Dreamy Ao Phang Nga National Park covers 400 square km and contains over 40 islands amid dramatic limestone cliffs that soar out of year-round calm green water.
For good reason, it's one of the most popular boat trip destinations in Thailand.
Evidence of prehistoric humans has been traced back in the park to over 10,000 years ago as evidenced by some of their cave painting, tools and other knick knacks that archaeologists have found scattered throughout the area. One assumes it cannot have been too bad a place to live back then. Now the increasingly common human life seen in these parts are the boatloads of tourists and the occasional Thai fisherman.
Millions of years ago, the whole region was an immense barrier reef that extended for thousands of kilometres. However natural forces came into play and the earth's movements created the irregular formations, with erosion smoothing the edges, leaving the geography reminiscent of Vietnam's Ha Long Bay or Yunnan in China (but with the water).
The common tourist destinations include Ko Kan (James Bond Island), which features a unique and oft-photographed karst tower that served as James Bond's hide out in the 1974 film, The Man with the Golden Gun, and Ko Panyi, a Muslim sea gypsy village on stilts over the sea, which has become something of a cramped tourist trap but is still worth a peek.
Ko Phanak and Ko Hong are stunning hongs (or collapsed cave systems), and the latter is so cavernous that it feels like being in a a large auditorium. Caves on the mainland worth exploring include Lod Yai and Lod Lek. Back in the bay, the cave passages on Ko Talu are full of stalactites — unchanged since Roger Moore ran through there, although the squillions of vendors are a more recent addition.
Beautiful also in their own way are the mangrove forests that penetrate through the myriad of established canals en route to the bay. Come in the early morning for the best light and most abundant bird life, including hornbills, kingfishers and blue winged leafbirds.
The Ao Phang Nga National Park visitor centre and nearby piers are about seven km south of Phang Nga town. Most who come do so by the tours that are advertised by practically every guesthouse within a 200 km radius, though it is possible to hire a boat independently at the pier.
Private boats can also be accessed via Surakul Pier in Takua Thung, located some 12 km west of Phang Nga town, which is a more convenient choice if coming from Phuket. A private boat for a full day runs between 2,000 and 2,500 baht. For an extra 400 baht, you can hop in a kayak and explore some of the sea caves up close.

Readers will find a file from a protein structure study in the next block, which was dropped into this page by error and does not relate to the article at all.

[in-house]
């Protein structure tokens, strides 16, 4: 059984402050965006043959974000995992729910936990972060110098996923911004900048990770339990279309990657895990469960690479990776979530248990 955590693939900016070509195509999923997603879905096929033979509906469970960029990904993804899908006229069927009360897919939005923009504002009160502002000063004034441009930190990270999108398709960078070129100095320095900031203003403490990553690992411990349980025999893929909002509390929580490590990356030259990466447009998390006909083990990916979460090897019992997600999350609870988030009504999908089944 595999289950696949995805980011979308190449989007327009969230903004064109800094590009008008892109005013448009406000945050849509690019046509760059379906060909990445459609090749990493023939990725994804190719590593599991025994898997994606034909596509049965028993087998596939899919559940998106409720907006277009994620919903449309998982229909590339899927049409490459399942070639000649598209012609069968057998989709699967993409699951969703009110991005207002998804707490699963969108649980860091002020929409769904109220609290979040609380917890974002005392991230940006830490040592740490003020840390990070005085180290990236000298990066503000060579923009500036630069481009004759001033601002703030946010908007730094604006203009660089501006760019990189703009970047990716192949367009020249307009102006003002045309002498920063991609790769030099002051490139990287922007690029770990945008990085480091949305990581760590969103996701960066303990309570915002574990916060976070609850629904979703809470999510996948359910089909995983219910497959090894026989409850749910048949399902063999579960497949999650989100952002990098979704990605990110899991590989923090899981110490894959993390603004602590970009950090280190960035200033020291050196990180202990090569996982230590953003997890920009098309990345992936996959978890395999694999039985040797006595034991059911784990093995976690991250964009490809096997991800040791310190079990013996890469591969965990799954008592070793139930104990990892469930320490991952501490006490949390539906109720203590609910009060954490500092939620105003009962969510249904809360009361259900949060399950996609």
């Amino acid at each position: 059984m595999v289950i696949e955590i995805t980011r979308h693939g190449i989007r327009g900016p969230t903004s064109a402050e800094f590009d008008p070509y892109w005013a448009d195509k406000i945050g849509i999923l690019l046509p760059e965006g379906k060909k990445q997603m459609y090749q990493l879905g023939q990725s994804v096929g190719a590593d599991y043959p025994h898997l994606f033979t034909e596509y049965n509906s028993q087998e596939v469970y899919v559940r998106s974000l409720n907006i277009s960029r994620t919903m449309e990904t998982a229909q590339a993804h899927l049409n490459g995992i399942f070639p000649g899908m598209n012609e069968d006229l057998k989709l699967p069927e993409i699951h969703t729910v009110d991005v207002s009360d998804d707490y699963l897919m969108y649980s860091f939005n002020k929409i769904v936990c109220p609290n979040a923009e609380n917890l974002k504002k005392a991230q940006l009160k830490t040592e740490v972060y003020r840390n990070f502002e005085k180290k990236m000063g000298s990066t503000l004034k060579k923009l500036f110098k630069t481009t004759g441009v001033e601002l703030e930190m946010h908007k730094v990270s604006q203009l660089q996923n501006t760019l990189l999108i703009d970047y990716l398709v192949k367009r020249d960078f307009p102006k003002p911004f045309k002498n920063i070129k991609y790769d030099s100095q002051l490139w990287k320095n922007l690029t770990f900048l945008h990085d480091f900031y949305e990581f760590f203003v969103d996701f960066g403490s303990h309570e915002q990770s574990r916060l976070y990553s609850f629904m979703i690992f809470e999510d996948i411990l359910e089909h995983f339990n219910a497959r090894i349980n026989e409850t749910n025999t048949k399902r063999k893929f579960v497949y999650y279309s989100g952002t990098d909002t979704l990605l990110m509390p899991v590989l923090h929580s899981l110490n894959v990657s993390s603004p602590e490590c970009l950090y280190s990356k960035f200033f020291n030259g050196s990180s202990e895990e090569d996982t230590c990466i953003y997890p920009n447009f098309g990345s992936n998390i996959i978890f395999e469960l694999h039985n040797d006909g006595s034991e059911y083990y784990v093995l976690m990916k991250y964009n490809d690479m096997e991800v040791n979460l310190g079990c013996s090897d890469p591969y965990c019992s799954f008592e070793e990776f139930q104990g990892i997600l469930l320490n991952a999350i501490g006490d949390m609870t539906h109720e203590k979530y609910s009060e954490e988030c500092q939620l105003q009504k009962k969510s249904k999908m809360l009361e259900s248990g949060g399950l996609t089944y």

For tours, we recommend M.T. Tour at Muang Thong Hotel in Phang Nga town, but there are also several tour companies operating near the bus station. Mr. Hassim of M.T. Tour has been leading tours in the area for 30 years, is very knowledgeable about the area, and has gotten consistently good reviews. His phone number is (089) 289 2566. If you're interested in a more involved sea kayaking experience, check out John Gray's Sea Canoe.
How to get there
The Ao Phang Nga National Park visitor centre and nearby piers are about seven km south of Phang Nga town, and virtually all who come do so by tour. We recommend M.T. Tour at Muang Thong Hotel in Phang Nga, but there are also several tour companies operating near the bus station. Mr. Hassim of M.T. Tour has been leading tours in the area for 30 years, is very knowledgable about the area, and has gotten consistently good reviews. His phone number is (089) 289 2566.
Tours include a songthaew ride from your hotel in Phang Nga to the bay and are generally offered as half day (500B for four hours), full day (800B for seven hours and includes lunch) or overnight (1,900B for one half day, one full day, dinner, breakfast, and an overnight stay on Ko Panyi). The 200B national park entrance fee is included in these prices, and the means of transport is typically traditional longtail boats, although kayaking trips may also be arranged through most tour companies.
By Lana Willocks
Last updated on 26th May, 2016.